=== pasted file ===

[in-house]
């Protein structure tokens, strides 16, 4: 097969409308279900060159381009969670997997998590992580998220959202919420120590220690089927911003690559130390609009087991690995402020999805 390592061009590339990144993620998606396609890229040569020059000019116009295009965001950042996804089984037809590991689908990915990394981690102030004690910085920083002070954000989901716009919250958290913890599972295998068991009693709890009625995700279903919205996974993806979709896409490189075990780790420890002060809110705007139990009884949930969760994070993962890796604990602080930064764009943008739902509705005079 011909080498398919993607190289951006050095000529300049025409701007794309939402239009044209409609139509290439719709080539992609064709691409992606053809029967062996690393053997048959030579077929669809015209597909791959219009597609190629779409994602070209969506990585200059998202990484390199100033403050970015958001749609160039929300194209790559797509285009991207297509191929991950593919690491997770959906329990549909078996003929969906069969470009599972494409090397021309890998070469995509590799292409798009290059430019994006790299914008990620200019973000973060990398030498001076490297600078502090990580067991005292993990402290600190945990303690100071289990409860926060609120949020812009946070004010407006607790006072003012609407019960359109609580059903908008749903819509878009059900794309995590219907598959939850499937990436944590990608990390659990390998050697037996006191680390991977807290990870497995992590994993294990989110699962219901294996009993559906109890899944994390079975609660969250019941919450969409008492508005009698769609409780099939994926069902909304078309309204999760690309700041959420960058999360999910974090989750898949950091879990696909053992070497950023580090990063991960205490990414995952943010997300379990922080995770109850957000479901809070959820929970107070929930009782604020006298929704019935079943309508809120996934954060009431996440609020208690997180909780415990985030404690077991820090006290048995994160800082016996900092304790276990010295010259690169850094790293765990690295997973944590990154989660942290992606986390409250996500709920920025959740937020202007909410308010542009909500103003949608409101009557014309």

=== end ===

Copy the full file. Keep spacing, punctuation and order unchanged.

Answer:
[in-house]
């Protein structure tokens, strides 16, 4: 097969409308279900060159381009969670997997998590992580998220959202919420120590220690089927911003690559130390609009087991690995402020999805 390592061009590339990144993620998606396609890229040569020059000019116009295009965001950042996804089984037809590991689908990915990394981690102030004690910085920083002070954000989901716009919250958290913890599972295998068991009693709890009625995700279903919205996974993806979709896409490189075990780790420890002060809110705007139990009884949930969760994070993962890796604990602080930064764009943008739902509705005079 011909080498398919993607190289951006050095000529300049025409701007794309939402239009044209409609139509290439719709080539992609064709691409992606053809029967062996690393053997048959030579077929669809015209597909791959219009597609190629779409994602070209969506990585200059998202990484390199100033403050970015958001749609160039929300194209790559797509285009991207297509191929991950593919690491997770959906329990549909078996003929969906069969470009599972494409090397021309890998070469995509590799292409798009290059430019994006790299914008990620200019973000973060990398030498001076490297600078502090990580067991005292993990402290600190945990303690100071289990409860926060609120949020812009946070004010407006607790006072003012609407019960359109609580059903908008749903819509878009059900794309995590219907598959939850499937990436944590990608990390659990390998050697037996006191680390991977807290990870497995992590994993294990989110699962219901294996009993559906109890899944994390079975609660969250019941919450969409008492508005009698769609409780099939994926069902909304078309309204999760690309700041959420960058999360999910974090989750898949950091879990696909053992070497950023580090990063991960205490990414995952943010997300379990922080995770109850957000479901809070959820929970107070929930009782604020006298929704019935079943309508809120996934954060009431996440609020208690997180909780415990985030404690077991820090006290048995994160800082016996900092304790276990010295010259690169850094790293765990690295997973944590990154989660942290992606986390409250996500709920920025959740937020202007909410308010542009909500103003949608409101009557014309």